In the meantime, he cautioned, NBAA is keeping a watchful eye on international restrictions that continue to crop up as hotspots appear. “The best perspective right now is just stay tuned…Don't be surprised if last-minute restrictions really do interrupt your travel and be prepared with not only plan B [but] a couple more letters after that as well.”
As for workforce development, Luca said the pandemic has had a significant effect. The industry as a whole is behind on that issue. “We did not have enough people in the pipeline,” she said. “We were really in a bad place.” The pandemic, however, has created a “pause” on the workforce pressures, giving the industry an opportunity to catch up.
However, Luca cautioned that the industry must continue its outreach and advocacy in this area to be better positioned once the pandemic eases. She was encouraged about the progress on and strong support for House and Senate companion bills to enable public service campaigns to promote transportation career opportunities. The House bill was passed as a rider to a surface transportation bill and the Senate bill approved by the Senate Commerce Committee. While unsure if a final agreement would be reached this year, Luca said there appears to be sufficient momentum for action on it early next year.
Meanwhile, NBAA continues to gather data on the ramifications of the FAA electronic Pilot Records Database proposal released earlier this year. While the proposal had been long anticipated, Carr said, “the FAA really caught us by surprise” by the inclusion of corporate operations in the pilot record-keeping requirements.
He noted the campaign that NBAA and its members have waged to have the FAA rethink its approach are encouraged that FAA Administrator Steve Dickson is aware of the concerns. The FAA has indicated that it wants to move quickly on the rule, Carr said, adding it could come as soon as the end of this year or early next. “We remain very focused on it and we know it's a significant piece of rulemaking that doesn't offer a lot of benefit for our community.”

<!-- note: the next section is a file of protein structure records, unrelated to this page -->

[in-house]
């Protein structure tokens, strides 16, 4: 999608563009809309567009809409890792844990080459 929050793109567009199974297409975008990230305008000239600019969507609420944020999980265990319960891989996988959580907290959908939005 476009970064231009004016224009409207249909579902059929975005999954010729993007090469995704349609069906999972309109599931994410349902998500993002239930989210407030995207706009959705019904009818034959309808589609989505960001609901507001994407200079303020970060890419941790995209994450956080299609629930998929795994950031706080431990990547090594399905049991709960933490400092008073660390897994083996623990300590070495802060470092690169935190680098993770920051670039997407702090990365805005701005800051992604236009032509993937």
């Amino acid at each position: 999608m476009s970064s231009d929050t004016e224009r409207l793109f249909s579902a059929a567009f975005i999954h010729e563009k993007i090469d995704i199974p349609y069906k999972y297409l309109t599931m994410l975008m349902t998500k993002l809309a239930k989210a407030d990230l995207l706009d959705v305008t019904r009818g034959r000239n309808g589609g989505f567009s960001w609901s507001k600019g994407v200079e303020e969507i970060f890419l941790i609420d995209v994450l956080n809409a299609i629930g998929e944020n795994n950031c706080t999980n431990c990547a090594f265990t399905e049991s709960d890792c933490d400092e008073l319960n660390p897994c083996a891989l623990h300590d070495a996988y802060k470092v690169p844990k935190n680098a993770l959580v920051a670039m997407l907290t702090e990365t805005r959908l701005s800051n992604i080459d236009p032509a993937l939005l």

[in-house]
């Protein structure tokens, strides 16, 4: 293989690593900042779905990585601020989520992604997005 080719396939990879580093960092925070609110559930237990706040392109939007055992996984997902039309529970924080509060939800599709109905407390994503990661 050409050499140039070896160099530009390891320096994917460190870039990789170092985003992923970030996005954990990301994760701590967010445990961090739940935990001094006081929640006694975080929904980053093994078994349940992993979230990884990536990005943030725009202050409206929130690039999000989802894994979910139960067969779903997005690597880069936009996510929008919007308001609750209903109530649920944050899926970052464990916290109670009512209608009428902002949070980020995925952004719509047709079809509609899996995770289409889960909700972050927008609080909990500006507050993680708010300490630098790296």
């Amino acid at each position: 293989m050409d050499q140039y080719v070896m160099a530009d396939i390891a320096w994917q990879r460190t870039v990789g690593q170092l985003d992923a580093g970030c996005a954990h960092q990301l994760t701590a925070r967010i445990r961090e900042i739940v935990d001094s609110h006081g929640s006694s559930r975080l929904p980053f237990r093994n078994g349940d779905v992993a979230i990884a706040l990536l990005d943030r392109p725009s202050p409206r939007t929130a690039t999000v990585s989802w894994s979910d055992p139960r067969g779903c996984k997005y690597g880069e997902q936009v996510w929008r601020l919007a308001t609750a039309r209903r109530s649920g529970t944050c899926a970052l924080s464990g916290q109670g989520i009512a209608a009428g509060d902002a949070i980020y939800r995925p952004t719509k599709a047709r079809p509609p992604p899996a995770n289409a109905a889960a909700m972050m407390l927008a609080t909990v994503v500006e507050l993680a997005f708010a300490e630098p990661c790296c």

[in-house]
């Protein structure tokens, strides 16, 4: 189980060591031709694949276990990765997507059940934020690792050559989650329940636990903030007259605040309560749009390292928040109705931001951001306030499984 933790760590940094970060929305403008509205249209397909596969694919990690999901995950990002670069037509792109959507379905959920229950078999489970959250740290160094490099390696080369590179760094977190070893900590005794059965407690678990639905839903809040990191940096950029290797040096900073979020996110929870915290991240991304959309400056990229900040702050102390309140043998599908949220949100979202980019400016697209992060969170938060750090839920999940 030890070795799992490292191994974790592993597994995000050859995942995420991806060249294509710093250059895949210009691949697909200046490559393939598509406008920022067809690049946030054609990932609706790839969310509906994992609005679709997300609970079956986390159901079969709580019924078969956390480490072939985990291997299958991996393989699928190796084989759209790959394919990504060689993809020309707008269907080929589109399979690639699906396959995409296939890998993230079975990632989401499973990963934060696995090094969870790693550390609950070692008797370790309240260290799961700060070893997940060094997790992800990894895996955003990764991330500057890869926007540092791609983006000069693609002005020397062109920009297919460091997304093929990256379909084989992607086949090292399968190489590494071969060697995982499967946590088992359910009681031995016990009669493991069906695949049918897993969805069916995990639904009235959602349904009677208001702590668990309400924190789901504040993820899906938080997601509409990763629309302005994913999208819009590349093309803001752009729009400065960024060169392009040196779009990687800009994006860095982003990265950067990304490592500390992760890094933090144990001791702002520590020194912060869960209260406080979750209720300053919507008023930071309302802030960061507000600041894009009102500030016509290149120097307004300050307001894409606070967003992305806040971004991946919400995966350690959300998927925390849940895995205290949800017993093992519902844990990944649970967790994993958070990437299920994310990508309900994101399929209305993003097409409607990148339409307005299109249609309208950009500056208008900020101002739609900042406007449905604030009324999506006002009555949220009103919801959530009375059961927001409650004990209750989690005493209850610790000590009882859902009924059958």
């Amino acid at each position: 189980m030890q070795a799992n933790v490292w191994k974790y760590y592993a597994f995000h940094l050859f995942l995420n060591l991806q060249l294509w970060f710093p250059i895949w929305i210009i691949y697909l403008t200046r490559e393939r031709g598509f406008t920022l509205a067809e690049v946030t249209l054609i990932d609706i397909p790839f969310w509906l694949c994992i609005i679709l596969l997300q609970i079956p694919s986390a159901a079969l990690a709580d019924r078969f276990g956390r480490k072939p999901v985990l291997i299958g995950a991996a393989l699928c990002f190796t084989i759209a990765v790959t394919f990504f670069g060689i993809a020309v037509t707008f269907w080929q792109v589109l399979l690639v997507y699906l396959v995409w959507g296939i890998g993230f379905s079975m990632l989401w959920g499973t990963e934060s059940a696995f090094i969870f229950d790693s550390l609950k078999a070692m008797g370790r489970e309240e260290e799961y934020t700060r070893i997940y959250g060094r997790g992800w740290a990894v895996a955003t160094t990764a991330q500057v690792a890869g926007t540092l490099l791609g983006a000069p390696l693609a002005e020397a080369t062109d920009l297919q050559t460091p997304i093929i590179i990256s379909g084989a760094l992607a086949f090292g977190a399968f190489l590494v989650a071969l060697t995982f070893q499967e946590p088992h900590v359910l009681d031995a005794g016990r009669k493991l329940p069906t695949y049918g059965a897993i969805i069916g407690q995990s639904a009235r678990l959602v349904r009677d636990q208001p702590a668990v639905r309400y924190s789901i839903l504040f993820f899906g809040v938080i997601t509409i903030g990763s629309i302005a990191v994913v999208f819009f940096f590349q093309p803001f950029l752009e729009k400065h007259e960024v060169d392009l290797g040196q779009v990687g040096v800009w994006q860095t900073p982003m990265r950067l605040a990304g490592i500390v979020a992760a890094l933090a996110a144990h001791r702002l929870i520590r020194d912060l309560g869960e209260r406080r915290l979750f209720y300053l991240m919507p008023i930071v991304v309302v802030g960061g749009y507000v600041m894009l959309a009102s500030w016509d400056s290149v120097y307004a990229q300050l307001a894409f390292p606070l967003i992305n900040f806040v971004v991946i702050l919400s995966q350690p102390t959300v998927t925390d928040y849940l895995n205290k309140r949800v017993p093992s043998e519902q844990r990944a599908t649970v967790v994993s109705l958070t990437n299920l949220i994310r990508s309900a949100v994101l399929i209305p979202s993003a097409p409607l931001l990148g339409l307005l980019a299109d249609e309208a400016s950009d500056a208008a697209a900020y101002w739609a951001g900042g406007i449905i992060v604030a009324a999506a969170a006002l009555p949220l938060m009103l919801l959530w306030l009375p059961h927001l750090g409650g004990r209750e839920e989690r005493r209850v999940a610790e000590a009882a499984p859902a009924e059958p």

Carr further warned listeners in the webinar of an upcoming push to require SMS for Part 135 carriers and Part 145 maintenance operations. “SMS is high on the FAA’s agenda right now.” He noted the varied operations of Part 135 and expressed hope that FAA would recognize industry SMS programs that could be tailored to these operators rather than impose a Part 121 carrier-driven approach to 135 safety management.
“Now is an opportunity to figure out what works for us. How do we make something that actually brings value to us,” he said. “Let's just not comply with SMS because it's a mandate. Let's figure out how do we get some real safety benefit from it.”
Carr additionally discussed the industry’s push to expand a privacy program involving ADS-B beyond U.S. borders to Canada and other international regions, and Luca further highlighted the need to stay focused on sustainability even as operations have eased during the pandemic.
Looking to the future, Luca advised webinar listeners to expect movement on an infrastructure package on Capitol Hill, noting such packages tend to gain traction when the economy needs a boost. She added that the Biden Administration appears focused on more sustainability measures, while Carr anticipates further efforts from the FAA in the areas of advanced air mobility and unmanned aircraft systems.